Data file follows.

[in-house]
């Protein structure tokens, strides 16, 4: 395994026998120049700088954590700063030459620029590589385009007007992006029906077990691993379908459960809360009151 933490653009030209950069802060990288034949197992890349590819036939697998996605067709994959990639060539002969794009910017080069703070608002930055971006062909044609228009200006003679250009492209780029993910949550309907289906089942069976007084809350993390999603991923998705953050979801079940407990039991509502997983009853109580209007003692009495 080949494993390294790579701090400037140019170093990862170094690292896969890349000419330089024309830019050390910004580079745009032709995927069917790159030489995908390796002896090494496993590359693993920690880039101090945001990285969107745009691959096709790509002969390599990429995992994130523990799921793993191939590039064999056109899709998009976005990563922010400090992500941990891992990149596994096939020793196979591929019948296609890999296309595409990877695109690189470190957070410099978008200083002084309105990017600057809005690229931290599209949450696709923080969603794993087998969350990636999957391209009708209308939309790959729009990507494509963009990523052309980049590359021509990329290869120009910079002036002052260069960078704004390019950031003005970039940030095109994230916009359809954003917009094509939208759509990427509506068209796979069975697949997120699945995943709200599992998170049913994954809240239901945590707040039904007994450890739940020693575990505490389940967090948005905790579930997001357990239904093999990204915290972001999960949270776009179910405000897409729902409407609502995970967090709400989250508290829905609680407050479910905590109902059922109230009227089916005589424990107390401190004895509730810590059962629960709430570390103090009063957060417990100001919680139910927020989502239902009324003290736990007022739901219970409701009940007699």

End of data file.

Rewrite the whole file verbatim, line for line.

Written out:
[in-house]
């Protein structure tokens, strides 16, 4: 395994026998120049700088954590700063030459620029590589385009007007992006029906077990691993379908459960809360009151 933490653009030209950069802060990288034949197992890349590819036939697998996605067709994959990639060539002969794009910017080069703070608002930055971006062909044609228009200006003679250009492209780029993910949550309907289906089942069976007084809350993390999603991923998705953050979801079940407990039991509502997983009853109580209007003692009495 080949494993390294790579701090400037140019170093990862170094690292896969890349000419330089024309830019050390910004580079745009032709995927069917790159030489995908390796002896090494496993590359693993920690880039101090945001990285969107745009691959096709790509002969390599990429995992994130523990799921793993191939590039064999056109899709998009976005990563922010400090992500941990891992990149596994096939020793196979591929019948296609890999296309595409990877695109690189470190957070410099978008200083002084309105990017600057809005690229931290599209949450696709923080969603794993087998969350990636999957391209009708209308939309790959729009990507494509963009990523052309980049590359021509990329290869120009910079002036002052260069960078704004390019950031003005970039940030095109994230916009359809954003917009094509939208759509990427509506068209796979069975697949997120699945995943709200599992998170049913994954809240239901945590707040039904007994450890739940020693575990505490389940967090948005905790579930997001357990239904093999990204915290972001999960949270776009179910405000897409729902409407609502995970967090709400989250508290829905609680407050479910905590109902059922109230009227089916005589424990107390401190004895509730810590059962629960709430570390103090009063957060417990100001919680139910927020989502239902009324003290736990007022739901219970409701009940007699």